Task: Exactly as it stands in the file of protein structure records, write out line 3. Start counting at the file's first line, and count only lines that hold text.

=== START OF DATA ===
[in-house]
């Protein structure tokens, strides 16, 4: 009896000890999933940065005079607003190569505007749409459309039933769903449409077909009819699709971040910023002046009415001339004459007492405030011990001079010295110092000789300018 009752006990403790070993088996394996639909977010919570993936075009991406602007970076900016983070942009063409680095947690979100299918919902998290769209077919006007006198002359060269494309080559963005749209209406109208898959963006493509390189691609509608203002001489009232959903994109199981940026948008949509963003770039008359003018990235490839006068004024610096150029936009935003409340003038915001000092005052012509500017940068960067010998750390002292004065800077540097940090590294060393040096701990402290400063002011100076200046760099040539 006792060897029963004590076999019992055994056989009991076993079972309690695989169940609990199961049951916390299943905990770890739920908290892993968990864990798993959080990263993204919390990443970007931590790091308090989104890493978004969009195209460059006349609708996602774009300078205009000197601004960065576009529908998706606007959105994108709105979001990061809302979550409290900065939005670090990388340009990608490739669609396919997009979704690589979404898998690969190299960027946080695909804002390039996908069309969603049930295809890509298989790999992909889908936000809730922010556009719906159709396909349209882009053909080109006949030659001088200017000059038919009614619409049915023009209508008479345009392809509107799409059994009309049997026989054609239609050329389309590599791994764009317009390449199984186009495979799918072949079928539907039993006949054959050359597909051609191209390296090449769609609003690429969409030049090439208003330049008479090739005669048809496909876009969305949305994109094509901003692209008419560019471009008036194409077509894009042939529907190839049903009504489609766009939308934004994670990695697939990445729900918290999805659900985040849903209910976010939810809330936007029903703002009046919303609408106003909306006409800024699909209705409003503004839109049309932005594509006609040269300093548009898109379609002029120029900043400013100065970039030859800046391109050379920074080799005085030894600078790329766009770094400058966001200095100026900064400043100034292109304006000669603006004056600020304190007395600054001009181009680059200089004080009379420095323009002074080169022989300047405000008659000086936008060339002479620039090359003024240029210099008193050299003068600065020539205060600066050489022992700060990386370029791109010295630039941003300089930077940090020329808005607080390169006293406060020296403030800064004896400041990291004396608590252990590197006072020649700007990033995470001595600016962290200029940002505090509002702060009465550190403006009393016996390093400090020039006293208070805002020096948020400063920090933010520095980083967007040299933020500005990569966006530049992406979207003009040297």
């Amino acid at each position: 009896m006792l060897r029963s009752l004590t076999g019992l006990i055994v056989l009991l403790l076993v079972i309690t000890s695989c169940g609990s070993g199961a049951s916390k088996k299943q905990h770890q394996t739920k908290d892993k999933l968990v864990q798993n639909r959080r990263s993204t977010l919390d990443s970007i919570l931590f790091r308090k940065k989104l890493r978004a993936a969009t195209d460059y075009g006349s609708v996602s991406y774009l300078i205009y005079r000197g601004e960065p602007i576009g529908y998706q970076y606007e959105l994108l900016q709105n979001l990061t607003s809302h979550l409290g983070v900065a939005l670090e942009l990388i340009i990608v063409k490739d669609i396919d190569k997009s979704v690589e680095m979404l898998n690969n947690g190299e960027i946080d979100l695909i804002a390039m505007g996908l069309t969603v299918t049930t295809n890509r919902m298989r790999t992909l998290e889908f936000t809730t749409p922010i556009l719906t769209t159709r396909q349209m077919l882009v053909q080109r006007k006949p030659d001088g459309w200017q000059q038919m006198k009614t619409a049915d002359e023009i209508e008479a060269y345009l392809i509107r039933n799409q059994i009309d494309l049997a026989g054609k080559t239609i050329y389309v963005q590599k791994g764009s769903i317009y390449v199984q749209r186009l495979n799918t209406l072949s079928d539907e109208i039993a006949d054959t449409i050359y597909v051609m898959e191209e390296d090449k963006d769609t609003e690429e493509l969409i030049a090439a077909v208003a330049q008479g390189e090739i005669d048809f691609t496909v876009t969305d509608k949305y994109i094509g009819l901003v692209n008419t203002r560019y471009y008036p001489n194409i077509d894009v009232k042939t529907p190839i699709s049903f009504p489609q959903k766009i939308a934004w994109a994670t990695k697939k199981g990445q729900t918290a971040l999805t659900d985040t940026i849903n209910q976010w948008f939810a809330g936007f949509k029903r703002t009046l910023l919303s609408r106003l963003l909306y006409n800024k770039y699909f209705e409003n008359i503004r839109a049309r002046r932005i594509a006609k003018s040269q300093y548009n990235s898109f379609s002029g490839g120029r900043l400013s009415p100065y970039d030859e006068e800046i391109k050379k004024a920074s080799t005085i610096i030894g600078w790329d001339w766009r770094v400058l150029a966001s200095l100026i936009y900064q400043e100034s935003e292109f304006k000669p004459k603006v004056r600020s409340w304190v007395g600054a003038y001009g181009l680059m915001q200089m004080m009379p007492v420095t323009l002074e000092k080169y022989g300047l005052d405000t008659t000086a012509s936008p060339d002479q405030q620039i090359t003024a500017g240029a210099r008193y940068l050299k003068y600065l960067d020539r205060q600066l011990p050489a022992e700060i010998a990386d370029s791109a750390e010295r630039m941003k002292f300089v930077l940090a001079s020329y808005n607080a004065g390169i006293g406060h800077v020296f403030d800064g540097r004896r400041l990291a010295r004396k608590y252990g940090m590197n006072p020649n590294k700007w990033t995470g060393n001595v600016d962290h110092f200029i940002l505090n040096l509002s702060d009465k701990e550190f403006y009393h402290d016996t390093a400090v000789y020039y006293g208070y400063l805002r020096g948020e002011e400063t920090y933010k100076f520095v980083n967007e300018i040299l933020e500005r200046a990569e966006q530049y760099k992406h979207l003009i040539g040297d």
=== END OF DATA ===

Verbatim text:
């Amino acid at each position: 009896m006792l060897r029963s009752l004590t076999g019992l006990i055994v056989l009991l403790l076993v079972i309690t000890s695989c169940g609990s070993g199961a049951s916390k088996k299943q905990h770890q394996t739920k908290d892993k999933l968990v864990q798993n639909r959080r990263s993204t977010l919390d990443s970007i919570l931590f790091r308090k940065k989104l890493r978004a993936a969009t195209d460059y075009g006349s609708v996602s991406y774009l300078i205009y005079r000197g601004e960065p602007i576009g529908y998706q970076y606007e959105l994108l900016q709105n979001l990061t607003s809302h979550l409290g983070v900065a939005l670090e942009l990388i340009i990608v063409k490739d669609i396919d190569k997009s979704v690589e680095m979404l898998n690969n947690g190299e960027i946080d979100l695909i804002a390039m505007g996908l069309t969603v299918t049930t295809n890509r919902m298989r790999t992909l998290e889908f936000t809730t749409p922010i556009l719906t769209t159709r396909q349209m077919l882009v053909q080109r006007k006949p030659d001088g459309w200017q000059q038919m006198k009614t619409a049915d002359e023009i209508e008479a060269y345009l392809i509107r039933n799409q059994i009309d494309l049997a026989g054609k080559t239609i050329y389309v963005q590599k791994g764009s769903i317009y390449v199984q749209r186009l495979n799918t209406l072949s079928d539907e109208i039993a006949d054959t449409i050359y597909v051609m898959e191209e390296d090449k963006d769609t609003e690429e493509l969409i030049a090439a077909v208003a330049q008479g390189e090739i005669d048809f691609t496909v876009t969305d509608k949305y994109i094509g009819l901003v692209n008419t203002r560019y471009y008036p001489n194409i077509d894009v009232k042939t529907p190839i699709s049903f009504p489609q959903k766009i939308a934004w994109a994670t990695k697939k199981g990445q729900t918290a971040l999805t659900d985040t940026i849903n209910q976010w948008f939810a809330g936007f949509k029903r703002t009046l910023l919303s609408r106003l963003l909306y006409n800024k770039y699909f209705e409003n008359i503004r839109a049309r002046r932005i594509a006609k003018s040269q300093y548009n990235s898109f379609s002029g490839g120029r900043l400013s009415p100065y970039d030859e006068e800046i391109k050379k004024a920074s080799t005085i610096i030894g600078w790329d001339w766009r770094v400058l150029a966001s200095l100026i936009y900064q400043e100034s935003e292109f304006k000669p004459k603006v004056r600020s409340w304190v007395g600054a003038y001009g181009l680059m915001q200089m004080m009379p007492v420095t323009l002074e000092k080169y022989g300047l005052d405000t008659t000086a012509s936008p060339d002479q405030q620039i090359t003024a500017g240029a210099r008193y940068l050299k003068y600065l960067d020539r205060q600066l011990p050489a022992e700060i010998a990386d370029s791109a750390e010295r630039m941003k002292f300089v930077l940090a001079s020329y808005n607080a004065g390169i006293g406060h800077v020296f403030d800064g540097r004896r400041l990291a010295r004396k608590y252990g940090m590197n006072p020649n590294k700007w990033t995470g060393n001595v600016d962290h110092f200029i940002l505090n040096l509002s702060d009465k701990e550190f403006y009393h402290d016996t390093a400090v000789y020039y006293g208070y400063l805002r020096g948020e002011e400063t920090y933010k100076f520095v980083n967007e300018i040299l933020e500005r200046a990569e966006q530049y760099k992406h979207l003009i040539g040297d």